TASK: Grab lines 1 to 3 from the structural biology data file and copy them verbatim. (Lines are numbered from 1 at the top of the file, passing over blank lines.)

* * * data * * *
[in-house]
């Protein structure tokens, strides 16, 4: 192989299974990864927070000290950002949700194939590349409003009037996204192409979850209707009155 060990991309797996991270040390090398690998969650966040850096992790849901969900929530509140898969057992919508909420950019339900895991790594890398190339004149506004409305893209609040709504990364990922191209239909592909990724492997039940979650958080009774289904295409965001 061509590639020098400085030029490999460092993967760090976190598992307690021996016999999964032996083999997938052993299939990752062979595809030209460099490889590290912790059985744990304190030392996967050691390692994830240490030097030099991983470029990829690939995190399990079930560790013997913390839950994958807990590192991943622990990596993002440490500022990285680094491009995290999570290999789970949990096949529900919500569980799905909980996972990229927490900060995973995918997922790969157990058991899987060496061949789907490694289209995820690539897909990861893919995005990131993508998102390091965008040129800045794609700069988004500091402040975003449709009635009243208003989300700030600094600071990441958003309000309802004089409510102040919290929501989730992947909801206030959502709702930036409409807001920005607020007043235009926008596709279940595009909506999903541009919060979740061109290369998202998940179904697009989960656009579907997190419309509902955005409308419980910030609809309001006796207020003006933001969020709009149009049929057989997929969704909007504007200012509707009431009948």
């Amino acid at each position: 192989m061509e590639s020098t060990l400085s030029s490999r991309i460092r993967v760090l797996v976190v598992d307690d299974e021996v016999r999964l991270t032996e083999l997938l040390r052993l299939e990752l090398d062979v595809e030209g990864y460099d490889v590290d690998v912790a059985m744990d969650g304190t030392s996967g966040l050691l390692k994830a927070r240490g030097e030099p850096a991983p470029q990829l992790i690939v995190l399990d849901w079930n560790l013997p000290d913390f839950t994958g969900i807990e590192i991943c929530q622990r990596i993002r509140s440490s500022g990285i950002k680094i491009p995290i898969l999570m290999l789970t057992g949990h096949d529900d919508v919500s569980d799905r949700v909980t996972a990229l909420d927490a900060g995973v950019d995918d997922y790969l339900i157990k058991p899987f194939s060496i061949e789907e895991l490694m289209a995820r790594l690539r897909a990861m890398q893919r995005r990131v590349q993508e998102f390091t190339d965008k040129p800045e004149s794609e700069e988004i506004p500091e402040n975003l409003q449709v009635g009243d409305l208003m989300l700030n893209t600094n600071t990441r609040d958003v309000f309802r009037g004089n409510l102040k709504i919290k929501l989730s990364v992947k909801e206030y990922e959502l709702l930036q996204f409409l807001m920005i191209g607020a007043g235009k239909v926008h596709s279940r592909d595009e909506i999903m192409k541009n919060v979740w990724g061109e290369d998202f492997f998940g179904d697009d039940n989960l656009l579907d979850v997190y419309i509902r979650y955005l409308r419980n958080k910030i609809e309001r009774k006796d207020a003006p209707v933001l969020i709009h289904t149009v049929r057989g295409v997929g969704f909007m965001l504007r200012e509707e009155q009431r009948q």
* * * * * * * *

[in-house]
């Protein structure tokens, strides 16, 4: 192989299974990864927070000290950002949700194939590349409003009037996204192409979850209707009155 060990991309797996991270040390090398690998969650966040850096992790849901969900929530509140898969057992919508909420950019339900895991790594890398190339004149506004409305893209609040709504990364990922191209239909592909990724492997039940979650958080009774289904295409965001 061509590639020098400085030029490999460092993967760090976190598992307690021996016999999964032996083999997938052993299939990752062979595809030209460099490889590290912790059985744990304190030392996967050691390692994830240490030097030099991983470029990829690939995190399990079930560790013997913390839950994958807990590192991943622990990596993002440490500022990285680094491009995290999570290999789970949990096949529900919500569980799905909980996972990229927490900060995973995918997922790969157990058991899987060496061949789907490694289209995820690539897909990861893919995005990131993508998102390091965008040129800045794609700069988004500091402040975003449709009635009243208003989300700030600094600071990441958003309000309802004089409510102040919290929501989730992947909801206030959502709702930036409409807001920005607020007043235009926008596709279940595009909506999903541009919060979740061109290369998202998940179904697009989960656009579907997190419309509902955005409308419980910030609809309001006796207020003006933001969020709009149009049929057989997929969704909007504007200012509707009431009948």
């Amino acid at each position: 192989m061509e590639s020098t060990l400085s030029s490999r991309i460092r993967v760090l797996v976190v598992d307690d299974e021996v016999r999964l991270t032996e083999l997938l040390r052993l299939e990752l090398d062979v595809e030209g990864y460099d490889v590290d690998v912790a059985m744990d969650g304190t030392s996967g966040l050691l390692k994830a927070r240490g030097e030099p850096a991983p470029q990829l992790i690939v995190l399990d849901w079930n560790l013997p000290d913390f839950t994958g969900i807990e590192i991943c929530q622990r990596i993002r509140s440490s500022g990285i950002k680094i491009p995290i898969l999570m290999l789970t057992g949990h096949d529900d919508v919500s569980d799905r949700v909980t996972a990229l909420d927490a900060g995973v950019d995918d997922y790969l339900i157990k058991p899987f194939s060496i061949e789907e895991l490694m289209a995820r790594l690539r897909a990861m890398q893919r995005r990131v590349q993508e998102f390091t190339d965008k040129p800045e004149s794609e700069e988004i506004p500091e402040n975003l409003q449709v009635g009243d409305l208003m989300l700030n893209t600094n600071t990441r609040d958003v309000f309802r009037g004089n409510l102040k709504i919290k929501l989730s990364v992947k909801e206030y990922e959502l709702l930036q996204f409409l807001m920005i191209g607020a007043g235009k239909v926008h596709s279940r592909d595009e909506i999903m192409k541009n919060v979740w990724g061109e290369d998202f492997f998940g179904d697009d039940n989960l656009l579907d979850v997190y419309i509902r979650y955005l409308r419980n958080k910030i609809e309001r009774k006796d207020a003006p209707v933001l969020i709009h289904t149009v049929r057989g295409v997929g969704f909007m965001l504007r200012e509707e009155q009431r009948q």